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Voyage by Pehr Kalm to Canada, 8 August 1749. Description of a convent of sisters in the city of Québec.


This morning, I visited a convent of sisters located in the city. No man is permitted to enter there, under threat of grave sanctions; nor has the abbess the authority to allow a man to do so, other than in rooms divided in half with a grilled partition; persons, both men and women, who do not belong to the convent, must remain on the exterior side of the partition and the sisters on the interior side, and they converse in this manner, through the partition. However, as yet another of the many marks of honour granted to me by the French, as a Swedish subject, the bishop gave me permission to enter within the convent in order to conduct a visit of it. The bishop alone has the power to grant such a permission to a person of the masculine sex, but it is a rare occurrence to benefit from this privilege; it is granted at times to people of distinction, such as the governor general. It should be noted, however, that the medicus regius has the permission to come and go as he pleases; monsieur Gauthier, a man rather well versed in medical affairs, and in botany as well, is the current medicus regius and it is he who accompanied me on this visit today.

We began by visiting the hospital, which I will describe shortly, and continued from there up to the convent, which is connected to the hospital. It is a large three-level stone structure, divided within by long corridors, with chambers, halls and other rooms on both sides; the sisters' chambers are on the upper level, on both sides; the chambers are rather small, unpainted, adorned with images of saints and other such objects on the walls; there is an image of Our Saviour on the cross, a bed with a curtain and good bed linen, a small narrow desk, two chairs, and nothing else; there is no source of heat in the chambers yet the sisters remain there in winter, even during the coldest days; in one of the corridors there is a cast iron stove that is lit in winter and the chamber doors left open, for the heat from the stove to enter, which must be very little.

On the middle level are the halls where the sisters gather during the day and one hall where they work; the latter is spacious, the walls are painted and it is adorned with a crucifix; there is a stove there. This is where all of the sisters work at sewing, embroidering, doing gilt work,


all sorts of silk roses that appear to be almost natural; in brief, the sisters in this convent do the type of delicate work that is expected of women. In another hall, the sisters gather for a sort of council meeting; in another are the sisters who are unwell; in another, those who are grievously ill; in yet another, instruction is given to new arrivals who wish to embrace religious life; in another large hall, the sisters take their meals together; the tables are placed along the walls; on one side there is a small lectern on which is laid a book in French, having to do with the lives of the saints referred to in the Bible. During the meal, there is complete silence, no one says a word; then one of the elder sisters rises and goes up to the lectern to read a passage from the book to the other sisters; when, over time, the book is entirely read, another spiritual work is found; to read from to the sisters while they are at the table, seated only on the interior side, against the wall, the other side having no seats and no one seated there.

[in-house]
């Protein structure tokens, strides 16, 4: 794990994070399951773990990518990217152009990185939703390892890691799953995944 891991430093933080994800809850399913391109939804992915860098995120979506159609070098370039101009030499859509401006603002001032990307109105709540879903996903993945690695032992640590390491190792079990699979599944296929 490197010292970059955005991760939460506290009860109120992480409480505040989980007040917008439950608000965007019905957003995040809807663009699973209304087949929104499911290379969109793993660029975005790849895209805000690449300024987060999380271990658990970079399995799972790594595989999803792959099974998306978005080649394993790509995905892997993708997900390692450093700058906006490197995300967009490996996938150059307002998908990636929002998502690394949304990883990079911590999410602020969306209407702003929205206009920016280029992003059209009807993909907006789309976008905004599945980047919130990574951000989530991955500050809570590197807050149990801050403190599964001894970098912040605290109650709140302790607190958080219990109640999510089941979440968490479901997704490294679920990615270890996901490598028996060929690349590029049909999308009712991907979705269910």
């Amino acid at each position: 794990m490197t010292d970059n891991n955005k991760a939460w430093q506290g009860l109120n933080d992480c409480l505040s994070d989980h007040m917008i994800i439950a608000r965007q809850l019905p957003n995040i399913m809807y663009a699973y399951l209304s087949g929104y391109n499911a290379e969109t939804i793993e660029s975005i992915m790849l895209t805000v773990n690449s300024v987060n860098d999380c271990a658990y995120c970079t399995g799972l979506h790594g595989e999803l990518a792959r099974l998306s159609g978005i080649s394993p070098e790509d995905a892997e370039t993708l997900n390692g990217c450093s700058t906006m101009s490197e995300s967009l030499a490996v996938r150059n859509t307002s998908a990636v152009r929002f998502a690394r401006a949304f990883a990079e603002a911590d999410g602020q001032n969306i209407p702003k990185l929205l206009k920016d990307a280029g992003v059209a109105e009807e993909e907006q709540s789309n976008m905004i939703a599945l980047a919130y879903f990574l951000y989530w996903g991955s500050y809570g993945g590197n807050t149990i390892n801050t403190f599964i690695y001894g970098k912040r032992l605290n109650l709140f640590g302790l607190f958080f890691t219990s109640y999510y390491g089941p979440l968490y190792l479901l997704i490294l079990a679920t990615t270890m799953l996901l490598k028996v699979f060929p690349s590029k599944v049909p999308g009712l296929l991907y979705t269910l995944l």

In most of the rooms and halls there is a gold-coloured table adorned with candlesticks and candles that surround the image of a saint and a representation of Our Saviour. It is here that they conduct their religious exercises and their prayers; to one side of the convent is the church; close by to it is a large room, separated from the church by a grilled partition, so that the sisters can look into the church, without going to the other side of the partition. When the divine service is being conducted, the sisters stay within this large room while the priest stays in the church; when the priest dons the liturgical vestments, a sister passes them to him through an opening, so that she need not enter the sacristy, nor be in the same room as the priest.